Figure 1 shows the relative differences in mean creatinine levels, mean BUN levels, and median urine output for patients stratified by diuretic use and the dose equivalent per milliliter ratio, with values censored at the initiation of dialysis. Figure 2 shows the association between the dose equivalent per milliliter ratio and the time to death or dialysis for ARF during hospitalization, comparing patients not taking diuretics and those with high and low dose equivalent per milliliter ratios (log-rank χ2, P<.001).

Figure 1. Time Trends in Mean Serum Creatinine Levels, Mean Blood Urea Nitrogen Levels, and Median Urine Output Among the 416 Patients Who Survived for at Least 7 Days After Nephrology Consultation in the Intensive Care Unit (ICU)
Graphic Jump Location
Groups are stratified by day 1 status: no diuretics vs diuretic therapy with response. To convert milligrams per deciliter to micromoles per liter, multiply by 88.4. To convert milligrams per deciliter to millimoles per liter, multiply by 0.357.
Figure 2. Time to Death or Dialysis From Day of Consultation in Intensive Care Unit
Graphic Jump Location
Groups are stratified by day 1 status. For those patients who were diuretic resistant (furosemide equivalent per milliliter ratio ≥1.0), the No. at risk for days 1, 2, 3, and 5 were 35, 19, 10, and 3, respectively. Analysis includes 411 of the 416 patients who survived at least 7 days after nephrology consultation in the intensive care unit. Data are excluded for 5 patients who died at an unknown time.

Diuretics have been widely used in ARF despite little evidence of benefit.25,26 Indeed, several prospective clinical trials have evaluated the effect of loop diuretic agents, usually at high doses, in prevention and/or treatment of ARF.14,17,27 Most studies1517 were relatively small and confounded by cointerventions such as low-dose dopamine hydrochloride or mannitol. Aside from augmenting urine output, few studies have demonstrated any material benefit of diuretics in ARF, whereas other studies have suggested potential deleterious effects.12,2628 For example, Lassnigg et al12 showed that postoperative ARF (defined as an increase in serum creatinine level of ≥0.5 mg/dL [44 µmol/L]) was more frequent in patients given furosemide (15%) compared with dopamine (2%) or isotonic sodium chloride (0%).

In this study, 59% of patients were taking diuretics at the time of nephrology consultation and 12% started taking diuretics after consultation. Diuretic use at the time of consultation was significantly associated with older age, presumed nephrotoxic (rather than ischemic or multifactorial) ARF origin, a lower BUN level, acute respiratory failure, and a history of congestive heart failure. After adjusting for covariates associated with the risk of death,24 diuretic use was significantly associated with in-hospital mortality and nonrecovery of renal function, even after adjustment for nonrandom treatment assignment using propensity scores.

Possible explanations for the associations observed include a direct toxic effect of diuretics or indirect effects either related or unrelated to renal function. Providers of care in ICUs may underestimate the severity of renal injury when urine output is sustained. Although we and others have shown oliguria to be associated with adverse outcomes in ARF,19,24,2933 it is unclear whether diuretic use modifies the effect of oliguria on mortality or nonrecovery of renal function. We have previously shown that oliguria and a low serum creatinine level (associated either with low creatinine generation or dilution with extracellular volume overload) are the 2 factors most closely related to delay in nephrology consultation among patients who have ARF on ICU admission.34 If nonoliguria delays recognition of ARF or recognition of the severity of ARF, then the use of diuretics might influence ICU management, including the timing of dialysis. The relative 1- to 2-day delay in time from consultation to initiation of dialysis in patients taking diuretics suggests that practice patterns differ among patients taking and not taking diuretics. If persons die from rather than with ARF, as others and we have suggested,3537 delay in initiation of dialysis (waiting for a response to diuretics) may have untoward effects. These effects could include the worsening of respiratory, cardiovascular, central nervous system, and immune function due to volume overload and the effects of uremia.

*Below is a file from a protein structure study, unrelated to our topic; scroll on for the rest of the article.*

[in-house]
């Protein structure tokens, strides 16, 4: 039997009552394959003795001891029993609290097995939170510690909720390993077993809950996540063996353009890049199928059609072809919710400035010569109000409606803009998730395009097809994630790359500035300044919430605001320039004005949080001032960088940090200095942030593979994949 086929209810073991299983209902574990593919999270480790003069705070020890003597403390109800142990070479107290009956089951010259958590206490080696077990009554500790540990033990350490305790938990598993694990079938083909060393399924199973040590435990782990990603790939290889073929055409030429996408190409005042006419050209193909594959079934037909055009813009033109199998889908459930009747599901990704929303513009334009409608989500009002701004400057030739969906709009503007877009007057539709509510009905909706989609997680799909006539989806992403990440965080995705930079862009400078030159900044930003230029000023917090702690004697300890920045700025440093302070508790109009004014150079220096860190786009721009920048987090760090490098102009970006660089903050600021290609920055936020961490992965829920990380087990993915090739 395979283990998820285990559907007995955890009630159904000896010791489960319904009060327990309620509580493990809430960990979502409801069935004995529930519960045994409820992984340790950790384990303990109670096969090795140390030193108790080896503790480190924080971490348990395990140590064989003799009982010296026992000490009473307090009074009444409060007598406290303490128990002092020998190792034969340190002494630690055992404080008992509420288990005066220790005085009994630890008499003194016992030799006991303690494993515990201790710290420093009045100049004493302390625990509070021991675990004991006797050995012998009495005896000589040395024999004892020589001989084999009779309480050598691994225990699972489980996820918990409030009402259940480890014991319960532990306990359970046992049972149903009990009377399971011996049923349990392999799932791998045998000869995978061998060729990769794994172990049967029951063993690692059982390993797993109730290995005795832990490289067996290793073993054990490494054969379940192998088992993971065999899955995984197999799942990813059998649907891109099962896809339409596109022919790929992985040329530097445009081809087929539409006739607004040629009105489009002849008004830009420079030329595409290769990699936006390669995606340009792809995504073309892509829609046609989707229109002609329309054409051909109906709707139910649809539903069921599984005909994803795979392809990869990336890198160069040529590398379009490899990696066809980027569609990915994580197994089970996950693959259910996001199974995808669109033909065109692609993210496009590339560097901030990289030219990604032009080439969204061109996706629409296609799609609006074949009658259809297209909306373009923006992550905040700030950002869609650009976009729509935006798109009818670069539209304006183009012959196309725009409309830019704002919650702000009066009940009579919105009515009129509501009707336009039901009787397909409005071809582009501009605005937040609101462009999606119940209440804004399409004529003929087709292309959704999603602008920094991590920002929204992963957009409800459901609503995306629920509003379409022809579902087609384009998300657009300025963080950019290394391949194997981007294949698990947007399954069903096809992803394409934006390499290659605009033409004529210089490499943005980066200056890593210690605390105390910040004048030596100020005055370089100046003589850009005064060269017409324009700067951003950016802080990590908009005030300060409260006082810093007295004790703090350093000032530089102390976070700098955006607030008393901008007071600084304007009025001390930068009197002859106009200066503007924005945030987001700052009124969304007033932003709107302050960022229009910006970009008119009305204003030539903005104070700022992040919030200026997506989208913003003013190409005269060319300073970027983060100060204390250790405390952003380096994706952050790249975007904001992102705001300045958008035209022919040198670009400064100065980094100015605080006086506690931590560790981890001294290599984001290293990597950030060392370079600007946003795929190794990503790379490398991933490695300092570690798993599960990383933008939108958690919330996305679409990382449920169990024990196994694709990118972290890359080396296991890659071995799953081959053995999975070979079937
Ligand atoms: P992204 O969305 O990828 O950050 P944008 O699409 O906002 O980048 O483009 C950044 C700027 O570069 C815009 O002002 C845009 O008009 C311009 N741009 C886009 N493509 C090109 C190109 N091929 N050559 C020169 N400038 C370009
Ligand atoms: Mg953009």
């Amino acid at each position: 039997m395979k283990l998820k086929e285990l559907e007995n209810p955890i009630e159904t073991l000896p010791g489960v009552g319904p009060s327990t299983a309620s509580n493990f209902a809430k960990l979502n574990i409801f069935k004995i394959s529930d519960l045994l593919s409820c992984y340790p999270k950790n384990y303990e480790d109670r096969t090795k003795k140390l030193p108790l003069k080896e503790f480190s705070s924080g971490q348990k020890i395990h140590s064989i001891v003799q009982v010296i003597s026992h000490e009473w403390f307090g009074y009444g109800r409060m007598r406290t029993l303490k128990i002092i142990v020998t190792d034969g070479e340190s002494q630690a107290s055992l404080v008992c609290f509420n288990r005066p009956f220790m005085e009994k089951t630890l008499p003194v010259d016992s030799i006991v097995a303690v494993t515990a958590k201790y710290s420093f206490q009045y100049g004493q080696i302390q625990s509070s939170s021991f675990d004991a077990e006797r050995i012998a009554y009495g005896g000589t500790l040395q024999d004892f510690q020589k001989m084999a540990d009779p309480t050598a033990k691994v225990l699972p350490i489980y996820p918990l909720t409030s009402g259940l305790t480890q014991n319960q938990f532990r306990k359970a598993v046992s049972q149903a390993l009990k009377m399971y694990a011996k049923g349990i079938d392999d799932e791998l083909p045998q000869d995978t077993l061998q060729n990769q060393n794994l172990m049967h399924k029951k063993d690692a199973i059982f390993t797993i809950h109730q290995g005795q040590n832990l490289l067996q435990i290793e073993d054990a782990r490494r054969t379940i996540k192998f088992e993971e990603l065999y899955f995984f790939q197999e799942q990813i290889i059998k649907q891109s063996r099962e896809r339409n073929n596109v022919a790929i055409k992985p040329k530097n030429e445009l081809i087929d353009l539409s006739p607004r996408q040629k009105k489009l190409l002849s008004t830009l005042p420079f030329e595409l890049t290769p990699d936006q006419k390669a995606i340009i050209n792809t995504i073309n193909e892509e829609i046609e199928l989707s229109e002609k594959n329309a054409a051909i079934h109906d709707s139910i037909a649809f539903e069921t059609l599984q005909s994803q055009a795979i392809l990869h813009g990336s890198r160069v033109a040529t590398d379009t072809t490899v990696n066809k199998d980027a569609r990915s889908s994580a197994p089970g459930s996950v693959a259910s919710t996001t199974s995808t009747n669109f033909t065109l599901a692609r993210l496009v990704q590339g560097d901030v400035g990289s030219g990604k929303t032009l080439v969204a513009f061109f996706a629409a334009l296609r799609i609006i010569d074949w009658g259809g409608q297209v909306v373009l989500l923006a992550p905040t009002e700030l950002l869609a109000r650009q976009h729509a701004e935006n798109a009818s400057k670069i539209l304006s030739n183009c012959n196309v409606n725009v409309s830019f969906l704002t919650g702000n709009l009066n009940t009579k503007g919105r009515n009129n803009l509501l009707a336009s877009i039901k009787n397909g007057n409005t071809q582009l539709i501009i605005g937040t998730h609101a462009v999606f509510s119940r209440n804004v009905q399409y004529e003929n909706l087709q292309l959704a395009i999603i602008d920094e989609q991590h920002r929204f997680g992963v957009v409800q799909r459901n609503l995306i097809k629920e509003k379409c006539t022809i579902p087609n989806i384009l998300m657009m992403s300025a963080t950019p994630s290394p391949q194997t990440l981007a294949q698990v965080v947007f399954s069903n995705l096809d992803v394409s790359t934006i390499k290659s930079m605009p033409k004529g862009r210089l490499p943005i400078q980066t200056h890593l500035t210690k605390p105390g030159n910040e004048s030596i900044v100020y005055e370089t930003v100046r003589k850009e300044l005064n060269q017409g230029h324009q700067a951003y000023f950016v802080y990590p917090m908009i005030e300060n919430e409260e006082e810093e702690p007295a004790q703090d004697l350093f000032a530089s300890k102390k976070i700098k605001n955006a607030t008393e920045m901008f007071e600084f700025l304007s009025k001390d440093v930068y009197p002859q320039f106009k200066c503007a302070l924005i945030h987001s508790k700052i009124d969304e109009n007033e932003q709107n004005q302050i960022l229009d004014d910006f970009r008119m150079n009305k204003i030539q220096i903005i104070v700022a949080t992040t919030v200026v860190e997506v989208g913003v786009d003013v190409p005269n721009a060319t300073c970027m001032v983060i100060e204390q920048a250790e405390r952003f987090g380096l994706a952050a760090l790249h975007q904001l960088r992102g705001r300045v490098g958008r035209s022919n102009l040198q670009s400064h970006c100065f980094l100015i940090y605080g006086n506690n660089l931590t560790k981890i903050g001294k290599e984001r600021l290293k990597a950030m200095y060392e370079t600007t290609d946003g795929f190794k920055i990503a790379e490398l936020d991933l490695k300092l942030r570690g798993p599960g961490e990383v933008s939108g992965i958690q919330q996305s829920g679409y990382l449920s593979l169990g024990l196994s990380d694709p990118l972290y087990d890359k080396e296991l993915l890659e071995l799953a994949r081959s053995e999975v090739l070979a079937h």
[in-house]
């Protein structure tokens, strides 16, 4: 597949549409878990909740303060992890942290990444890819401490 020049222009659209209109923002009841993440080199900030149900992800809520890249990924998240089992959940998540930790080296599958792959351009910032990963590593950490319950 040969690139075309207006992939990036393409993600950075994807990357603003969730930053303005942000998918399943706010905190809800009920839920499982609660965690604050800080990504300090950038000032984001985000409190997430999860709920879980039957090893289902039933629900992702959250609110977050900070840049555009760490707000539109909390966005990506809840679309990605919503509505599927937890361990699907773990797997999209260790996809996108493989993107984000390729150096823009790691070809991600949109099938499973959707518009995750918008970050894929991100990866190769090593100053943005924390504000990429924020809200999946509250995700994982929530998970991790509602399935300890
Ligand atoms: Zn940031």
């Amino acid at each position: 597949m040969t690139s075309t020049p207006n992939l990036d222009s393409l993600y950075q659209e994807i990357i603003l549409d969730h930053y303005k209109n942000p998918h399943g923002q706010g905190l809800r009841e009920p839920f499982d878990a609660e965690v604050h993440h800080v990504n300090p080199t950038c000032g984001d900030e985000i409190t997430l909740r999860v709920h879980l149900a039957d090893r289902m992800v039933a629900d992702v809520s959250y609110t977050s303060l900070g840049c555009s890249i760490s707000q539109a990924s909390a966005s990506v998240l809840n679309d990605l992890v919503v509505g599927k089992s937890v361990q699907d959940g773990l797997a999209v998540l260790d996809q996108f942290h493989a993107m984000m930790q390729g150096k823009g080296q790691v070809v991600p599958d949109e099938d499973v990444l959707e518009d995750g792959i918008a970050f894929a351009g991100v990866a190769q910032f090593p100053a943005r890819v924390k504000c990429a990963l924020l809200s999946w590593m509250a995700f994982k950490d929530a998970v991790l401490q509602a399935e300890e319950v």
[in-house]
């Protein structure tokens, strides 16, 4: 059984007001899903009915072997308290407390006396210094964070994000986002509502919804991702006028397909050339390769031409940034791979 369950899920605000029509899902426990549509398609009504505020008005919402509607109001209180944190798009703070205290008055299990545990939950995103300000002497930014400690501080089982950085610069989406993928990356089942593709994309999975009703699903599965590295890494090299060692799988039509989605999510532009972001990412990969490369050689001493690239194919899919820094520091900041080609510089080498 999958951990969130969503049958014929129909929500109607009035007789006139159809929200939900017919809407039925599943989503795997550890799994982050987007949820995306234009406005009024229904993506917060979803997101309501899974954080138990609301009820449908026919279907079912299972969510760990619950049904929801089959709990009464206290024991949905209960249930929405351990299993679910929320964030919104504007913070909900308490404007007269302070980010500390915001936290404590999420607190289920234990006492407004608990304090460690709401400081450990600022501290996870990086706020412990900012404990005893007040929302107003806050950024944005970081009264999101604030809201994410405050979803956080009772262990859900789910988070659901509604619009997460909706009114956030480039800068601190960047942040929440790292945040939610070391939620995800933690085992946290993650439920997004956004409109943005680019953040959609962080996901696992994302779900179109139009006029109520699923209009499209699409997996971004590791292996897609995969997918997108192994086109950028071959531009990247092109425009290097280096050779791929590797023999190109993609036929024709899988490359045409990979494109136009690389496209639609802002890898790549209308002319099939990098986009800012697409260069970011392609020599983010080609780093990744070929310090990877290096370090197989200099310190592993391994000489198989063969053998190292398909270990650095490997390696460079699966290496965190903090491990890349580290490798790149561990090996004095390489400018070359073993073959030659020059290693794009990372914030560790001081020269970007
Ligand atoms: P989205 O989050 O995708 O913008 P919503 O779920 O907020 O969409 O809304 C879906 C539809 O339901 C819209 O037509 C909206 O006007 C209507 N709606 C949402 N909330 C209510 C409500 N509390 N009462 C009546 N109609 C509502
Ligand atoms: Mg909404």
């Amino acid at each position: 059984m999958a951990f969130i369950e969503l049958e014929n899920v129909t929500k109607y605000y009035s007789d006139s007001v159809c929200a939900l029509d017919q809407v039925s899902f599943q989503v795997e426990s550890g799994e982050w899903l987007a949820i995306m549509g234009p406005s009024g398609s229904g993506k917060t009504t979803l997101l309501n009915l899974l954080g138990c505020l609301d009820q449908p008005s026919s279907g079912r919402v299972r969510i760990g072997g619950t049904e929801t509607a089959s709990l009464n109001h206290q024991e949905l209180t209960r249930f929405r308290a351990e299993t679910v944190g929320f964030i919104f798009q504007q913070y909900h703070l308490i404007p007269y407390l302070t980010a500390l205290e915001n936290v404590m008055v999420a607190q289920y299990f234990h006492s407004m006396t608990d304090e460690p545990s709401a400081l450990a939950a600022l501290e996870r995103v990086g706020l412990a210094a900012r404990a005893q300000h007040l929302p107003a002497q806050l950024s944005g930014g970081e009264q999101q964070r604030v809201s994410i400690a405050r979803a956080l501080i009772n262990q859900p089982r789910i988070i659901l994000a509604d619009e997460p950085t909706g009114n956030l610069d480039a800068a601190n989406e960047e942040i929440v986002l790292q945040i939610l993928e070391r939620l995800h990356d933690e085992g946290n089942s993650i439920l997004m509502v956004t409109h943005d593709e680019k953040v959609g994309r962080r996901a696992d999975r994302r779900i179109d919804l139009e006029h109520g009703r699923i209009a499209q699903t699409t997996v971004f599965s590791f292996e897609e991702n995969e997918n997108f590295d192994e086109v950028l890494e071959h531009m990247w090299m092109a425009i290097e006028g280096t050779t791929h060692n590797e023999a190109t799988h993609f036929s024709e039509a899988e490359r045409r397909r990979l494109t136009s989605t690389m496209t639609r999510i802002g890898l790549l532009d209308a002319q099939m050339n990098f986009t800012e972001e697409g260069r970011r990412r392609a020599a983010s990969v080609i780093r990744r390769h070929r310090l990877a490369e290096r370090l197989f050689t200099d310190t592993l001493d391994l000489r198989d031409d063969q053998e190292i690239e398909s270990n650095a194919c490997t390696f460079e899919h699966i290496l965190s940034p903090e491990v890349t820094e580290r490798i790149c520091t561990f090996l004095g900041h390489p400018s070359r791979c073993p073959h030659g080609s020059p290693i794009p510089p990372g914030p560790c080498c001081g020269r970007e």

In addition to the major findings linking diuretic use to mortality and nonrecovery, we highlighted the potential importance of severity of renal injury in determining ARF outcomes. Biopsies are rarely performed in patients with ARF, and no reliable, valid index of ARF severity has yet been developed. In this study, we showed that the increased risk associated with diuretic use was largely borne by those individuals who were relatively resistant to the agents, confirming and extending the findings previously reported by Cantarovich and Verho38 in a multicenter French study. In addition, we found that the degree of diuretic resistance on consultation day 1 predicted subsequent changes in BUN and creatinine concentrations, with the former paradoxically rising faster in more diuretic-responsive patients. If this index (total daily furosemide dose equivalent per milliliter per day of urine output) were validated in other settings, it might serve as a means to risk stratify patients early in ARF. In other words, if a patient with early ARF has low or declining urine output despite high doses of loop diuretics, then further delay in instituting corrective therapy may not be warranted, since the likelihood of death or the need for dialysis in the short term is extremely high. In this way, the practice of a "diuretic challenge" need not be abandoned but rather modified. Ultimately, identifying the optimal timing of initiation of dialysis (or hemodiafiltration) in ARF will have to be determined in a prospective randomized trial.